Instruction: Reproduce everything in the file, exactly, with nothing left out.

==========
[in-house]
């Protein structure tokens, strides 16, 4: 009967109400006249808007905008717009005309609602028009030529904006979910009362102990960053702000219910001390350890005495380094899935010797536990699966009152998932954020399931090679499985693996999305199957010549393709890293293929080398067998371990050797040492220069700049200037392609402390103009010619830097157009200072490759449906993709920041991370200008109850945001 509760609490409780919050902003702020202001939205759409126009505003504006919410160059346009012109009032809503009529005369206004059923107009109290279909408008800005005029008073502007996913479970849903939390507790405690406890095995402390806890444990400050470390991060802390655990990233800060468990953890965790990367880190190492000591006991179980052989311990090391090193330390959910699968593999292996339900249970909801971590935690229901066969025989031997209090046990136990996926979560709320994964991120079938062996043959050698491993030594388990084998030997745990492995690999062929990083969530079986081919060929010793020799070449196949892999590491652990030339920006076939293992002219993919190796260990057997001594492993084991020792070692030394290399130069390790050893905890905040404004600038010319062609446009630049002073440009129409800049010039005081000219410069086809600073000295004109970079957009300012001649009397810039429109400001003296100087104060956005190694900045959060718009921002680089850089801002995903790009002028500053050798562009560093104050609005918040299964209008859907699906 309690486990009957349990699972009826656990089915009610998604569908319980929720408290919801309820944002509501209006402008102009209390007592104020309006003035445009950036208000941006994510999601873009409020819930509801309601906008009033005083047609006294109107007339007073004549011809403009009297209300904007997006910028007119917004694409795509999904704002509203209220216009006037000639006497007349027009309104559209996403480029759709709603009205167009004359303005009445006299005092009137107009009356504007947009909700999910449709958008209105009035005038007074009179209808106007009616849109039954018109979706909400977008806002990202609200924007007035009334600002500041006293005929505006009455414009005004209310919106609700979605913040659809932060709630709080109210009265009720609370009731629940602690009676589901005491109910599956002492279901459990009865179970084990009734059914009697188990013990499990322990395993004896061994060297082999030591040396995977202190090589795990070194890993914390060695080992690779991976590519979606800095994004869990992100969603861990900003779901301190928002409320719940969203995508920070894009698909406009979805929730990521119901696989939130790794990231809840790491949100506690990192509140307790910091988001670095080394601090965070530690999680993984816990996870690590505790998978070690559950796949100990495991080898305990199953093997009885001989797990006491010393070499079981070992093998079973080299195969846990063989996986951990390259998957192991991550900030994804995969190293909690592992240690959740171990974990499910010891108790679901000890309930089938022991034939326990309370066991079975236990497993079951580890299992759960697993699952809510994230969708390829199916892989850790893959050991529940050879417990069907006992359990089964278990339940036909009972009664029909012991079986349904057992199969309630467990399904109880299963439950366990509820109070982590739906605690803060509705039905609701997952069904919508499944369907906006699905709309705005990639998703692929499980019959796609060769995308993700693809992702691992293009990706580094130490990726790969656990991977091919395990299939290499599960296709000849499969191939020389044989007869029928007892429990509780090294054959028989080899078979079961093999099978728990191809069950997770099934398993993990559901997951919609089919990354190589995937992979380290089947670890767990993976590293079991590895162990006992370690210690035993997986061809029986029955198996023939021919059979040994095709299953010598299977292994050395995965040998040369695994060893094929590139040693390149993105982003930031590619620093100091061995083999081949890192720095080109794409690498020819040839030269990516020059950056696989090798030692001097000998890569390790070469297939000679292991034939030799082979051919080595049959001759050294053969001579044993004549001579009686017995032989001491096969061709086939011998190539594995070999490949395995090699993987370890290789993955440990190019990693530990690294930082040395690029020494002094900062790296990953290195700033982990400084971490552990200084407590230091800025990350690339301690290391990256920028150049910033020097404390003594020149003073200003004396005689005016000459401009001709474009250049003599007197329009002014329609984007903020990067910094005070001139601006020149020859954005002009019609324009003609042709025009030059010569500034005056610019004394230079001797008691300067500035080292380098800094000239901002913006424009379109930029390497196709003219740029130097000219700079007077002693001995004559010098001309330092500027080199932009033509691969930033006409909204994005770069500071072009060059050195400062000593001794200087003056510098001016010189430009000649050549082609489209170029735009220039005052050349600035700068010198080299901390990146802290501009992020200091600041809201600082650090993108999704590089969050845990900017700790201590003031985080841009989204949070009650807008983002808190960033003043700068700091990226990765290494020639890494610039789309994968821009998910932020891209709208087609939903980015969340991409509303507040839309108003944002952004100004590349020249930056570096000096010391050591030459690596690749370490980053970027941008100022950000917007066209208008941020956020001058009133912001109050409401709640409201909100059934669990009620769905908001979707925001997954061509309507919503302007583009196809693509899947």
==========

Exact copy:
[in-house]
């Protein structure tokens, strides 16, 4: 009967109400006249808007905008717009005309609602028009030529904006979910009362102990960053702000219910001390350890005495380094899935010797536990699966009152998932954020399931090679499985693996999305199957010549393709890293293929080398067998371990050797040492220069700049200037392609402390103009010619830097157009200072490759449906993709920041991370200008109850945001 509760609490409780919050902003702020202001939205759409126009505003504006919410160059346009012109009032809503009529005369206004059923107009109290279909408008800005005029008073502007996913479970849903939390507790405690406890095995402390806890444990400050470390991060802390655990990233800060468990953890965790990367880190190492000591006991179980052989311990090391090193330390959910699968593999292996339900249970909801971590935690229901066969025989031997209090046990136990996926979560709320994964991120079938062996043959050698491993030594388990084998030997745990492995690999062929990083969530079986081919060929010793020799070449196949892999590491652990030339920006076939293992002219993919190796260990057997001594492993084991020792070692030394290399130069390790050893905890905040404004600038010319062609446009630049002073440009129409800049010039005081000219410069086809600073000295004109970079957009300012001649009397810039429109400001003296100087104060956005190694900045959060718009921002680089850089801002995903790009002028500053050798562009560093104050609005918040299964209008859907699906 309690486990009957349990699972009826656990089915009610998604569908319980929720408290919801309820944002509501209006402008102009209390007592104020309006003035445009950036208000941006994510999601873009409020819930509801309601906008009033005083047609006294109107007339007073004549011809403009009297209300904007997006910028007119917004694409795509999904704002509203209220216009006037000639006497007349027009309104559209996403480029759709709603009205167009004359303005009445006299005092009137107009009356504007947009909700999910449709958008209105009035005038007074009179209808106007009616849109039954018109979706909400977008806002990202609200924007007035009334600002500041006293005929505006009455414009005004209310919106609700979605913040659809932060709630709080109210009265009720609370009731629940602690009676589901005491109910599956002492279901459990009865179970084990009734059914009697188990013990499990322990395993004896061994060297082999030591040396995977202190090589795990070194890993914390060695080992690779991976590519979606800095994004869990992100969603861990900003779901301190928002409320719940969203995508920070894009698909406009979805929730990521119901696989939130790794990231809840790491949100506690990192509140307790910091988001670095080394601090965070530690999680993984816990996870690590505790998978070690559950796949100990495991080898305990199953093997009885001989797990006491010393070499079981070992093998079973080299195969846990063989996986951990390259998957192991991550900030994804995969190293909690592992240690959740171990974990499910010891108790679901000890309930089938022991034939326990309370066991079975236990497993079951580890299992759960697993699952809510994230969708390829199916892989850790893959050991529940050879417990069907006992359990089964278990339940036909009972009664029909012991079986349904057992199969309630467990399904109880299963439950366990509820109070982590739906605690803060509705039905609701997952069904919508499944369907906006699905709309705005990639998703692929499980019959796609060769995308993700693809992702691992293009990706580094130490990726790969656990991977091919395990299939290499599960296709000849499969191939020389044989007869029928007892429990509780090294054959028989080899078979079961093999099978728990191809069950997770099934398993993990559901997951919609089919990354190589995937992979380290089947670890767990993976590293079991590895162990006992370690210690035993997986061809029986029955198996023939021919059979040994095709299953010598299977292994050395995965040998040369695994060893094929590139040693390149993105982003930031590619620093100091061995083999081949890192720095080109794409690498020819040839030269990516020059950056696989090798030692001097000998890569390790070469297939000679292991034939030799082979051919080595049959001759050294053969001579044993004549001579009686017995032989001491096969061709086939011998190539594995070999490949395995090699993987370890290789993955440990190019990693530990690294930082040395690029020494002094900062790296990953290195700033982990400084971490552990200084407590230091800025990350690339301690290391990256920028150049910033020097404390003594020149003073200003004396005689005016000459401009001709474009250049003599007197329009002014329609984007903020990067910094005070001139601006020149020859954005002009019609324009003609042709025009030059010569500034005056610019004394230079001797008691300067500035080292380098800094000239901002913006424009379109930029390497196709003219740029130097000219700079007077002693001995004559010098001309330092500027080199932009033509691969930033006409909204994005770069500071072009060059050195400062000593001794200087003056510098001016010189430009000649050549082609489209170029735009220039005052050349600035700068010198080299901390990146802290501009992020200091600041809201600082650090993108999704590089969050845990900017700790201590003031985080841009989204949070009650807008983002808190960033003043700068700091990226990765290494020639890494610039789309994968821009998910932020891209709208087609939903980015969340991409509303507040839309108003944002952004100004590349020249930056570096000096010391050591030459690596690749370490980053970027941008100022950000917007066209208008941020956020001058009133912001109050409401709640409201909100059934669990009620769905908001979707925001997954061509309507919503302007583009196809693509899947």